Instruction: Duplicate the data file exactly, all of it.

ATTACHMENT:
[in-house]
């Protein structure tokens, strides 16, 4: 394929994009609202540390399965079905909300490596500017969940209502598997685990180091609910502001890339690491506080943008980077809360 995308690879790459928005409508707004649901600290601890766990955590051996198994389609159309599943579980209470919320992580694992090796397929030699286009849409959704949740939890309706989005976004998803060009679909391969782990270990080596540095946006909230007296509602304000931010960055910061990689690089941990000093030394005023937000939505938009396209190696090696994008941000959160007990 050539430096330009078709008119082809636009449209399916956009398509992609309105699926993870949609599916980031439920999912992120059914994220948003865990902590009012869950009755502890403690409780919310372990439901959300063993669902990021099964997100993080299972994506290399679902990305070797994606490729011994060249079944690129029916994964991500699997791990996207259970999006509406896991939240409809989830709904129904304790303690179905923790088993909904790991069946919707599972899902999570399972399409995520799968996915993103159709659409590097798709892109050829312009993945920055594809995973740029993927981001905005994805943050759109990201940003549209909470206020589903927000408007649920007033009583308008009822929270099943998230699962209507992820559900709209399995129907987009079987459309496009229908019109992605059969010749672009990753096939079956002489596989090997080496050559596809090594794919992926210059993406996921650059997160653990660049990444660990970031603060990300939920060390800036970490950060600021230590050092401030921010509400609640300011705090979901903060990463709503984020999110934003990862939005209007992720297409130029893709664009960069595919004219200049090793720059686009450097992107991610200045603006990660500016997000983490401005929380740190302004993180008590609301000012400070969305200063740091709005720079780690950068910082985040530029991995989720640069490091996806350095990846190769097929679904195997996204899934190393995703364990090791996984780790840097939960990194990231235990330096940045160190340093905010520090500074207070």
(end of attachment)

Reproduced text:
[in-house]
């Protein structure tokens, strides 16, 4: 394929994009609202540390399965079905909300490596500017969940209502598997685990180091609910502001890339690491506080943008980077809360 995308690879790459928005409508707004649901600290601890766990955590051996198994389609159309599943579980209470919320992580694992090796397929030699286009849409959704949740939890309706989005976004998803060009679909391969782990270990080596540095946006909230007296509602304000931010960055910061990689690089941990000093030394005023937000939505938009396209190696090696994008941000959160007990 050539430096330009078709008119082809636009449209399916956009398509992609309105699926993870949609599916980031439920999912992120059914994220948003865990902590009012869950009755502890403690409780919310372990439901959300063993669902990021099964997100993080299972994506290399679902990305070797994606490729011994060249079944690129029916994964991500699997791990996207259970999006509406896991939240409809989830709904129904304790303690179905923790088993909904790991069946919707599972899902999570399972399409995520799968996915993103159709659409590097798709892109050829312009993945920055594809995973740029993927981001905005994805943050759109990201940003549209909470206020589903927000408007649920007033009583308008009822929270099943998230699962209507992820559900709209399995129907987009079987459309496009229908019109992605059969010749672009990753096939079956002489596989090997080496050559596809090594794919992926210059993406996921650059997160653990660049990444660990970031603060990300939920060390800036970490950060600021230590050092401030921010509400609640300011705090979901903060990463709503984020999110934003990862939005209007992720297409130029893709664009960069595919004219200049090793720059686009450097992107991610200045603006990660500016997000983490401005929380740190302004993180008590609301000012400070969305200063740091709005720079780690950068910082985040530029991995989720640069490091996806350095990846190769097929679904195997996204899934190393995703364990090791996984780790840097939960990194990231235990330096940045160190340093905010520090500074207070």